I believe that it is smart and wise t use your debit more than credit because you get good practice on not using credit as much. Credit cards are not something you use rapidly or on a daily basis, it is to be used as a quick "borrow" issue and to be paid back immediatley or over time. Credit and debit is not to be treated the same, because if you use credit more than debit, then you are practicing to live beyond your means.
:dumbfounded:
13 years 7 months ago #19
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Replied by liowkc on topic Cliff, what's your interest rate

Cliff, what's your interest rate on that card?


A credit card is better than a debit card; when you pay via debit card, your money is deducted immediately while a credit card will give you up to 55 days of free credit (of course you have to make full payment every month in order to enjoy the interest free holiday).

A credit card is a great instrument if yoiu are disciplined and keep your spending under control.
13 years 7 months ago #20
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Replied by hjm331 on topic Cliff, what's your interest rate

Cliff, what's your interest rate on that card?
13 years 7 months ago #21
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Replied by CLIFTON on topic I think the best to

I think the best to use a credit card is like a debit card. Basically, if you don't have the money to pay your balance in full that month, then just don't that buy it.


That is right. But right now, I have been paying down a balance on my Direct Rewards for a very expensive plane ticket that I bought. It will be paid off by the middle of next month. It hurts my utilization for a short period of time but at least I am demonstrating to HSBC that I can pay my debts above the minimum monthly payment and all CCC's appreciate that. Plus they are making a little finance charge cheddar off of me.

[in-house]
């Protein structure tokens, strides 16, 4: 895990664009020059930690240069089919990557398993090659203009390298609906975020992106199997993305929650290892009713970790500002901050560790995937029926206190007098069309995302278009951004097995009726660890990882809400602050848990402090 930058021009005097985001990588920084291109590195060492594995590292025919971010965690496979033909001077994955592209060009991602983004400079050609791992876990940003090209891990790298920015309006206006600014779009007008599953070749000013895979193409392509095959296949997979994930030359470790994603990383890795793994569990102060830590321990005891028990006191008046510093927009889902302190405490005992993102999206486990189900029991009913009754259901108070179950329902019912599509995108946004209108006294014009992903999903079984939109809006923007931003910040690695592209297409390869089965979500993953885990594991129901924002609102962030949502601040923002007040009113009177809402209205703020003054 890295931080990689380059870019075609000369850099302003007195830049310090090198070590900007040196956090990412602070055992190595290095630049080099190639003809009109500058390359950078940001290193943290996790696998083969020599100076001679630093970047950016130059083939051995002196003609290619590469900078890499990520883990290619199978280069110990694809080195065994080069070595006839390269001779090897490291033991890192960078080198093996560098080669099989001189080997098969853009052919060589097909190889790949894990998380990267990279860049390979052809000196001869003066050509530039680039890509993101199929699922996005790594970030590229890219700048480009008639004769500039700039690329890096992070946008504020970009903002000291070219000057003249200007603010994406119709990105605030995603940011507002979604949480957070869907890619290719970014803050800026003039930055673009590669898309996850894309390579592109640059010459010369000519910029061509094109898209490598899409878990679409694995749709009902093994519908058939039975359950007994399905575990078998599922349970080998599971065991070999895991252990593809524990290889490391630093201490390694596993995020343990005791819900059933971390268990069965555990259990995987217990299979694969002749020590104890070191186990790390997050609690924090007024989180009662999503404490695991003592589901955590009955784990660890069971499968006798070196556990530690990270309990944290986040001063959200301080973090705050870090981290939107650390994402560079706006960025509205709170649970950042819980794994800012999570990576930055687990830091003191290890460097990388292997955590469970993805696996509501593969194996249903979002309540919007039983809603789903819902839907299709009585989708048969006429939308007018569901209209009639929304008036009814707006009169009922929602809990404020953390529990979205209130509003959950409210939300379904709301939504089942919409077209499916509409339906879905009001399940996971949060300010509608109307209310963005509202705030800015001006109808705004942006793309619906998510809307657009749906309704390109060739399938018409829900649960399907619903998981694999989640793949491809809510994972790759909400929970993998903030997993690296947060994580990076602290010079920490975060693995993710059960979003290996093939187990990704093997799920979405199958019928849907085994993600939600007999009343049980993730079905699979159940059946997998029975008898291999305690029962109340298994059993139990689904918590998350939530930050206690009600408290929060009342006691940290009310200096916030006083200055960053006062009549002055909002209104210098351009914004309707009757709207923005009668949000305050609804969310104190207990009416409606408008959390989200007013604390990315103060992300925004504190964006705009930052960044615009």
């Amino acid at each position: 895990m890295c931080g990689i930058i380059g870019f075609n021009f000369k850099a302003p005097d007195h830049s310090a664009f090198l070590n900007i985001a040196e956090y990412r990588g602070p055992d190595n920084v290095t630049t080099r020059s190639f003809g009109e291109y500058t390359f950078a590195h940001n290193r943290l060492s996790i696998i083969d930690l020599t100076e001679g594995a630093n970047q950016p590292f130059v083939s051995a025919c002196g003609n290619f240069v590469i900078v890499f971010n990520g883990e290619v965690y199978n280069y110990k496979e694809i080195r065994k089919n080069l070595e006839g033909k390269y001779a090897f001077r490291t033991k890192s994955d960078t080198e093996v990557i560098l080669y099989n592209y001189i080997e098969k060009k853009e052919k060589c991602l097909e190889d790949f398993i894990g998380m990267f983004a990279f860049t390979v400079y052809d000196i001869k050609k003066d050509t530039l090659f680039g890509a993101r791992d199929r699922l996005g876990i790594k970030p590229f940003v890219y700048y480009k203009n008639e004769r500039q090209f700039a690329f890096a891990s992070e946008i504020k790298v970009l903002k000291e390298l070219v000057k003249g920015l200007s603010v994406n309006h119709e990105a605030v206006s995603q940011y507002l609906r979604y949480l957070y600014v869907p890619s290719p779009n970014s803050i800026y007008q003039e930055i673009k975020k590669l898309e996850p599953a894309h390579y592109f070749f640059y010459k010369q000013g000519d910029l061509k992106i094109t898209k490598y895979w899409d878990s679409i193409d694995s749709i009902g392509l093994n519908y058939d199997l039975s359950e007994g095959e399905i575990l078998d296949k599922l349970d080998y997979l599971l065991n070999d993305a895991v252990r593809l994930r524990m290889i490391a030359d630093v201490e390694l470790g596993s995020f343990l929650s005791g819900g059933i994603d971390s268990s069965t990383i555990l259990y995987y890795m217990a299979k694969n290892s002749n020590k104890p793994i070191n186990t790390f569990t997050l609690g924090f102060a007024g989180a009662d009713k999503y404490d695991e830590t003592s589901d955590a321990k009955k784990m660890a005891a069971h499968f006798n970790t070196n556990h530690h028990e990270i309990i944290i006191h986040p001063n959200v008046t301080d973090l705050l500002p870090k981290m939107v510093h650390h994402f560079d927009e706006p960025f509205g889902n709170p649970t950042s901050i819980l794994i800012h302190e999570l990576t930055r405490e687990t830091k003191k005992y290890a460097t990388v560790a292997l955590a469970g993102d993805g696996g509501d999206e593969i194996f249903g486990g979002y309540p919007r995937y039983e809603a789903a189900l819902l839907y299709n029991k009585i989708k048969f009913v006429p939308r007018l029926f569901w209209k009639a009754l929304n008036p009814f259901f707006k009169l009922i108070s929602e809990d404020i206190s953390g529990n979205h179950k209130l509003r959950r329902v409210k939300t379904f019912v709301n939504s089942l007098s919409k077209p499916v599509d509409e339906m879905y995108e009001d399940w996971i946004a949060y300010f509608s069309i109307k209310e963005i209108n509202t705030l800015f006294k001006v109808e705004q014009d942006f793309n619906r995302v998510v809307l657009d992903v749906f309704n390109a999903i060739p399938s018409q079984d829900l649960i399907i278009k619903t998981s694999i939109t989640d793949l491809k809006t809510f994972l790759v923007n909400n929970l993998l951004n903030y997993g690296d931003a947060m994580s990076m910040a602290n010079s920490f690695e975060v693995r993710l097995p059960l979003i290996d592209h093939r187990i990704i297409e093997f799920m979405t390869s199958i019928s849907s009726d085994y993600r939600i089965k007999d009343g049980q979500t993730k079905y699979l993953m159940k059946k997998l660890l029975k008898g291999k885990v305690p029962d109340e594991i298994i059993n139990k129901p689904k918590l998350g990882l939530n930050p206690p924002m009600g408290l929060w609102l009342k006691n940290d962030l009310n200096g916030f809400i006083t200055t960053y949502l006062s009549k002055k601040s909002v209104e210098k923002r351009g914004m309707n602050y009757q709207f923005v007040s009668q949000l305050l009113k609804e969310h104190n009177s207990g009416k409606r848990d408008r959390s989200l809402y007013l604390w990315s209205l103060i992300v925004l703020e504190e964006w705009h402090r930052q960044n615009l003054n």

13 years 7 months ago #22
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Replied by hjm331 on topic I think the best to

I think the best to use a credit card is like a debit card. Basically, if you don't have the money to pay your balance in full that month, then just don't that buy it.
13 years 7 months ago #23
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was created by liowkc

Hi everyone

I am a newbie to the forum and couldn't help but notice that a large section of it is devoted to credit card. As a holder of more than 30 credit cards at one point or another, I believe that the following conditions must be fulfilled to optimize the usage of credit card.

a. Never pay annual fees except for one card. In my whole life, I had only paid once for my first Citibank Visa card when I was a freshman in a US college.

b. Never revolve credit. Pay in full and enjoy up to 55 days of free credit on your purchases. If you live beyond your means, use other means of cheaper credit.

c. Enjoy the freebies, special privileges and rewards program for some small savings but never pay for enrolment in such programs; the savings are usually not enough to cover the enrolemt fees.

Beware, credit cards can kill if not used with great care.

Good luck and try to live beneath your means.
13 years 7 months ago #24